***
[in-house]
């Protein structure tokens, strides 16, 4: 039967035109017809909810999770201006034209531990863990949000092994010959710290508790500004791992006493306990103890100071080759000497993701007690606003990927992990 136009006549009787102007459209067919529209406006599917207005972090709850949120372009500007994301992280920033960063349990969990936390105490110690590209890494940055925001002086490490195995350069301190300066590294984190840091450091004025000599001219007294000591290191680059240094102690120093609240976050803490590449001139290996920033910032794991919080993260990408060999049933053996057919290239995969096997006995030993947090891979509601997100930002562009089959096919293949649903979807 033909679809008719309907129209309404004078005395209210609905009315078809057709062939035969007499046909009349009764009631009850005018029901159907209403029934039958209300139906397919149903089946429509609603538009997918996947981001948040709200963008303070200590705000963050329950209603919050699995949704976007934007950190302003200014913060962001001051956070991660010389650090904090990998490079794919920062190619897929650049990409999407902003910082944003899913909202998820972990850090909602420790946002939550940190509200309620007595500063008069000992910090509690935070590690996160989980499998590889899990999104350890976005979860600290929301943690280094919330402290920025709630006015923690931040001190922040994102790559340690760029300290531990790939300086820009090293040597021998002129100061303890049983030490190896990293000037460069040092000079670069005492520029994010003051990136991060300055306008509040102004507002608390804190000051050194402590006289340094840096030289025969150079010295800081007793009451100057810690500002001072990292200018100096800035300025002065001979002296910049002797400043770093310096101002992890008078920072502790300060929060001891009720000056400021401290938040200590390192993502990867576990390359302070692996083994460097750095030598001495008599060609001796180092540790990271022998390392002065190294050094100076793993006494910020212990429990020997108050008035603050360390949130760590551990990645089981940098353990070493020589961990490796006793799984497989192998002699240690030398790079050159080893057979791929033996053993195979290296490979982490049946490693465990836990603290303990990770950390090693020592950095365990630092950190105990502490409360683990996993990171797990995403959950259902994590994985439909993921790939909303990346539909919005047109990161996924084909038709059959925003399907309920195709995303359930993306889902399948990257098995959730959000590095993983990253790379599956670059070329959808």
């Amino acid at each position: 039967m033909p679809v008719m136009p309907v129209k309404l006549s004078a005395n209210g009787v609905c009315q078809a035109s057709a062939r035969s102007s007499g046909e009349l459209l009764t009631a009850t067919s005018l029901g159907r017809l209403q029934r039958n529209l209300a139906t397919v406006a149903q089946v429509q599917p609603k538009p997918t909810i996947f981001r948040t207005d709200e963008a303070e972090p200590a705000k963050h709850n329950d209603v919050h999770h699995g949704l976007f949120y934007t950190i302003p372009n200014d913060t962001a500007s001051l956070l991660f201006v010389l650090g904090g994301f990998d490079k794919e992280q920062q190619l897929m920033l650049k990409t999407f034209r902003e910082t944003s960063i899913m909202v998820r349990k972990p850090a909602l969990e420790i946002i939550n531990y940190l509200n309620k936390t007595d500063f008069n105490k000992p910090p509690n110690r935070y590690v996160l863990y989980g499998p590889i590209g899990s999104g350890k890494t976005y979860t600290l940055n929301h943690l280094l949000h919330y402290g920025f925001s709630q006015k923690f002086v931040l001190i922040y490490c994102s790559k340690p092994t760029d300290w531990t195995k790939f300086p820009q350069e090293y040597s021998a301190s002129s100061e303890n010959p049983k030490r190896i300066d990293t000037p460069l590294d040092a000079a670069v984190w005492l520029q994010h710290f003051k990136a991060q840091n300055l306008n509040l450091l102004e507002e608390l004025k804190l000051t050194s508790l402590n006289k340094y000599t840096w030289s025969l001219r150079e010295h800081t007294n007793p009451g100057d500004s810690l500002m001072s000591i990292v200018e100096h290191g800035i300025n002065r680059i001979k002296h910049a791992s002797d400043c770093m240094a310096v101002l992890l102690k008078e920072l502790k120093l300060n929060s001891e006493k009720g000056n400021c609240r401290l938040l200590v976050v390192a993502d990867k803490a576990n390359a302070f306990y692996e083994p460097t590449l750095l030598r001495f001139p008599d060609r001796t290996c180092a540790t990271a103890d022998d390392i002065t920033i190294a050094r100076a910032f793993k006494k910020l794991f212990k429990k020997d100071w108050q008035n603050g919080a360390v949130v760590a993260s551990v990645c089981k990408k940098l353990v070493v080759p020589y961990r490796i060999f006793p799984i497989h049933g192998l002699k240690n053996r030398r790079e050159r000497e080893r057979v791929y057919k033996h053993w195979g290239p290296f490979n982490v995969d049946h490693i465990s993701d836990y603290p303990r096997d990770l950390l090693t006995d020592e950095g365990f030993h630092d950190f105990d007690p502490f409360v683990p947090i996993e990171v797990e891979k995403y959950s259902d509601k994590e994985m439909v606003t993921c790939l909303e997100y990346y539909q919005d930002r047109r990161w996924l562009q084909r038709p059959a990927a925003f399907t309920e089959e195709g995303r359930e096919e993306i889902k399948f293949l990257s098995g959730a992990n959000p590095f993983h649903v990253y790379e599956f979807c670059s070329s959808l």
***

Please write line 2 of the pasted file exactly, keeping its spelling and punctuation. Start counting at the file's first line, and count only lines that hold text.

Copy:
């Protein structure tokens, strides 16, 4: 039967035109017809909810999770201006034209531990863990949000092994010959710290508790500004791992006493306990103890100071080759000497993701007690606003990927992990 136009006549009787102007459209067919529209406006599917207005972090709850949120372009500007994301992280920033960063349990969990936390105490110690590209890494940055925001002086490490195995350069301190300066590294984190840091450091004025000599001219007294000591290191680059240094102690120093609240976050803490590449001139290996920033910032794991919080993260990408060999049933053996057919290239995969096997006995030993947090891979509601997100930002562009089959096919293949649903979807 033909679809008719309907129209309404004078005395209210609905009315078809057709062939035969007499046909009349009764009631009850005018029901159907209403029934039958209300139906397919149903089946429509609603538009997918996947981001948040709200963008303070200590705000963050329950209603919050699995949704976007934007950190302003200014913060962001001051956070991660010389650090904090990998490079794919920062190619897929650049990409999407902003910082944003899913909202998820972990850090909602420790946002939550940190509200309620007595500063008069000992910090509690935070590690996160989980499998590889899990999104350890976005979860600290929301943690280094919330402290920025709630006015923690931040001190922040994102790559340690760029300290531990790939300086820009090293040597021998002129100061303890049983030490190896990293000037460069040092000079670069005492520029994010003051990136991060300055306008509040102004507002608390804190000051050194402590006289340094840096030289025969150079010295800081007793009451100057810690500002001072990292200018100096800035300025002065001979002296910049002797400043770093310096101002992890008078920072502790300060929060001891009720000056400021401290938040200590390192993502990867576990390359302070692996083994460097750095030598001495008599060609001796180092540790990271022998390392002065190294050094100076793993006494910020212990429990020997108050008035603050360390949130760590551990990645089981940098353990070493020589961990490796006793799984497989192998002699240690030398790079050159080893057979791929033996053993195979290296490979982490049946490693465990836990603290303990990770950390090693020592950095365990630092950190105990502490409360683990996993990171797990995403959950259902994590994985439909993921790939909303990346539909919005047109990161996924084909038709059959925003399907309920195709995303359930993306889902399948990257098995959730959000590095993983990253790379599956670059070329959808």